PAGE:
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According to the Mayo Clinic, scoliosis is a sideways curve of the spine that is abnormal as compared to the regular anatomical curvature of the spine. Scoliosis is usually diagnosed when children are between 10 and 19 years old.
Mild cases are the most common and those require no treatment, but some cases of scoliosis can progress to severe and cause various other medical problems. Severe cases can cause breathing problems as well as chronic back pain.
Most of anatomical issues caused by an abnormal spinal curvature are related to the fact that the spine will likely rotate as it curves as well.
Signs and symptoms of scoliosis can include:
- Uneven shoulder heights
- Uneven hip heights
- More prominent shoulder blade on one side versus the other
- More prominent rib cage on one side versus the other
- Uneven waist line including soft tissue
The exact cause of scoliosis is unknown in most cases. Sometimes it might run in families, but other times there is no known reason of any kind.
There are times that a certain reason can be identified to have caused the scoliosis. This includes cases that are in children with cerebral palsy or muscular dystrophy as well as children with birth defects, spinal infection/injuries/abnormalities or chest wall surgeries.
Risk factors for scoliosis include family history, being female and being an adolescent.
This is the most common type of scoliosis making up around 80 percent of all cases. Idiopathic means that there is no known reason why a condition occurs.
This can happen in adulthood, but most commonly, it is found in adolescence. The difference is that scoliosis in children starts before the complete skeletal formation. In adults, the curvature of the spine happens after all complete skeletal formation. The results and symptoms are generally the same. For children, the curvature might stabilize after they become an adult, but adults will likely see continued degeneration of their spine.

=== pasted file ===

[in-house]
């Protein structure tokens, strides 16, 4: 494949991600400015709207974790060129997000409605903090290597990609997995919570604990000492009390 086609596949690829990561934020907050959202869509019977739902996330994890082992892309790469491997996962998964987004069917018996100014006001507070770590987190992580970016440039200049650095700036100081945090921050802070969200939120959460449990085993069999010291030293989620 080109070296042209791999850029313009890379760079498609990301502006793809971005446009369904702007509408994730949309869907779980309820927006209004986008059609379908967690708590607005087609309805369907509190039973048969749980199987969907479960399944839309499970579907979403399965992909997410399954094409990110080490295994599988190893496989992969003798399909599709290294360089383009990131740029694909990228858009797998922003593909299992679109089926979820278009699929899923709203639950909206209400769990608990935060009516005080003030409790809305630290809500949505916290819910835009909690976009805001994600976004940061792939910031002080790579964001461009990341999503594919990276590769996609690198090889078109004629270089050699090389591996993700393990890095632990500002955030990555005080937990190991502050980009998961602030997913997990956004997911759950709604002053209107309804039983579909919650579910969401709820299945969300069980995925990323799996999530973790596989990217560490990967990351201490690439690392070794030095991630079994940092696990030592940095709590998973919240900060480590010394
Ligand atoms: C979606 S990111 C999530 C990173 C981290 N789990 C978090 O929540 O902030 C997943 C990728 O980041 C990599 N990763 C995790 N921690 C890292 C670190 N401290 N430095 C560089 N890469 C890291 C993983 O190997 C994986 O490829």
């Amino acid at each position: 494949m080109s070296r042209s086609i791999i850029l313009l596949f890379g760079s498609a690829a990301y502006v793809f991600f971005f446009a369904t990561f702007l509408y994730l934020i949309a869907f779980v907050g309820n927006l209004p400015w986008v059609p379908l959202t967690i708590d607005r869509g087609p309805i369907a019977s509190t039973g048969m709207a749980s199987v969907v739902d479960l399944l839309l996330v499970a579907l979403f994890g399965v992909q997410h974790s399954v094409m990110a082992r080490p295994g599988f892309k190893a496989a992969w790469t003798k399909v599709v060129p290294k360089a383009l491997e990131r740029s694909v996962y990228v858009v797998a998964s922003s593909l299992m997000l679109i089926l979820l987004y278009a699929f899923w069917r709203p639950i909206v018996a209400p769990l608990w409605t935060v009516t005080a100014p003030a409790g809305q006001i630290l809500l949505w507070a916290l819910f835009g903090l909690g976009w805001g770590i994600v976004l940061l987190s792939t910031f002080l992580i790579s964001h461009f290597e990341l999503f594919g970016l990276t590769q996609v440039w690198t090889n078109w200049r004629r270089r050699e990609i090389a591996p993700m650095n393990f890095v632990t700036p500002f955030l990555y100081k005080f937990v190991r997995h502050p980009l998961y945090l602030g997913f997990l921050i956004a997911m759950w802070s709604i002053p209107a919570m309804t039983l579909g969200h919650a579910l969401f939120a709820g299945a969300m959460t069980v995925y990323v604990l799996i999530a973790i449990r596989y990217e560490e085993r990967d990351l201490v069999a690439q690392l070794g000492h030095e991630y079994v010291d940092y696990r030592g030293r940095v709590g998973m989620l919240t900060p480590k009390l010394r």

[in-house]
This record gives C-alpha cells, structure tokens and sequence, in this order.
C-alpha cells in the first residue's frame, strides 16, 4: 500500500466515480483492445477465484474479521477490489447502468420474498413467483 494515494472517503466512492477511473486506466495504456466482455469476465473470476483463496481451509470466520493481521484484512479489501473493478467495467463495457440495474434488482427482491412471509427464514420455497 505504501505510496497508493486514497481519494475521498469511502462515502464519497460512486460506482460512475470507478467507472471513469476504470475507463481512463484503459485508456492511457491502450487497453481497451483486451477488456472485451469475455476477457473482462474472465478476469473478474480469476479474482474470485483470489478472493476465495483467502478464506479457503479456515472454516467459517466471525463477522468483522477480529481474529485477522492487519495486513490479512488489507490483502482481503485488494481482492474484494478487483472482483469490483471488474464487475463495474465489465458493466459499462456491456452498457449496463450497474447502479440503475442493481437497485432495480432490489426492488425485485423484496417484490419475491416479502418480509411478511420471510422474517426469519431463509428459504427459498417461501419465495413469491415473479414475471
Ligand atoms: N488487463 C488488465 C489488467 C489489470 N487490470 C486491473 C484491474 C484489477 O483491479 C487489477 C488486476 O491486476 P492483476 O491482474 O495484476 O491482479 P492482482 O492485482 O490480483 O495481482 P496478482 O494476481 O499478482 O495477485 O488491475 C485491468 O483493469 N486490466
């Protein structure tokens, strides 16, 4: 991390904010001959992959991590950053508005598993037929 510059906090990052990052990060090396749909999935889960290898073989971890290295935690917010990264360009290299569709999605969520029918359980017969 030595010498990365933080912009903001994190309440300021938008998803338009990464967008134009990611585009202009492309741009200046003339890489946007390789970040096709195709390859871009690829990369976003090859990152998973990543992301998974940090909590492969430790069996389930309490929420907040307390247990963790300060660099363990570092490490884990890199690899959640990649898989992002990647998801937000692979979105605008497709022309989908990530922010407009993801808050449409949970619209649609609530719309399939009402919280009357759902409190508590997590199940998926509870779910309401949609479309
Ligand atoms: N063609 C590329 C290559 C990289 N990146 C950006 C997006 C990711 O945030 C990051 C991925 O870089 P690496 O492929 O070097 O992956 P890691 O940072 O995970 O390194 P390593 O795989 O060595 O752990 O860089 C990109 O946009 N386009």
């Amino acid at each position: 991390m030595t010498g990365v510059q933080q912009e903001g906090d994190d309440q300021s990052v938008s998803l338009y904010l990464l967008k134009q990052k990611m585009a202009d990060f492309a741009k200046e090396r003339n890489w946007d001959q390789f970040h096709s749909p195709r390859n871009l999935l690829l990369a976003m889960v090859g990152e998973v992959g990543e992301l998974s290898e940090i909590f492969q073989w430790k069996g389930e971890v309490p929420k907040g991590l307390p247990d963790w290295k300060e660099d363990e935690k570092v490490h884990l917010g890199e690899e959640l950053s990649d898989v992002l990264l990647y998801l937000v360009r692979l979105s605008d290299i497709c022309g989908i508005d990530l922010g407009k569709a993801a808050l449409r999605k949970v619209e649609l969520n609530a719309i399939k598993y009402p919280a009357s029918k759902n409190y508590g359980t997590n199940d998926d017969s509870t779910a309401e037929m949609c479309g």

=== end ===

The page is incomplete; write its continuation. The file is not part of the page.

Another difference between adult and adolescent scoliosis is that children usually have curvature of their thoracic spine which is around the rib cage area while adults tend to see curvature in the lumbar or lower back area.
This type of scoliosis is due to a malformation of a part of an embryo's spine. Congenital scoliosis is able to be diagnosed earlier in the child's life because the curvature is likely present at birth.
This type of scoliosis is related to other diseases that might include cerebral palsy, spinal cord trauma, muscular dystrophy and spina bifida. These cases are often more severe than other types of scoliosis.
Yes, if severe enough, scoliosis can make you disabled. The curvature of the spine must impact a person's productivity by at least 20% to qualify for disability.
Often, the condition will deteriorate as the person ages and this can cause more and more issues over time. If the issues are causing the person to be unable to do their job, they can qualify for disability.
This might mean that they are unable to lift if they work a warehouse job or they are unable to sit and complete tasks as a dental hygienist. Whatever the case may be, they need to keep detailed records on how the scoliosis is impacting their daily work as a way to make a case for long-term disability benefits.
One other thing to note is that even if someone does not qualify for disability related to the degree of curvature of their spine, they might qualify due to the symptoms and related issues that the scoliosis can cause including pain and respiratory issues.
Yes, you can work with scoliosis depending on your job and job functions. It also depends on the severity of your scoliosis. If you have mild scoliosis and you work a job that is not physically taxing, you are certainly able to work. But if you have severe scoliosis and work a physically demanding job, you might have to rethink what you do for a living. As noted above, you might also qualify for disability.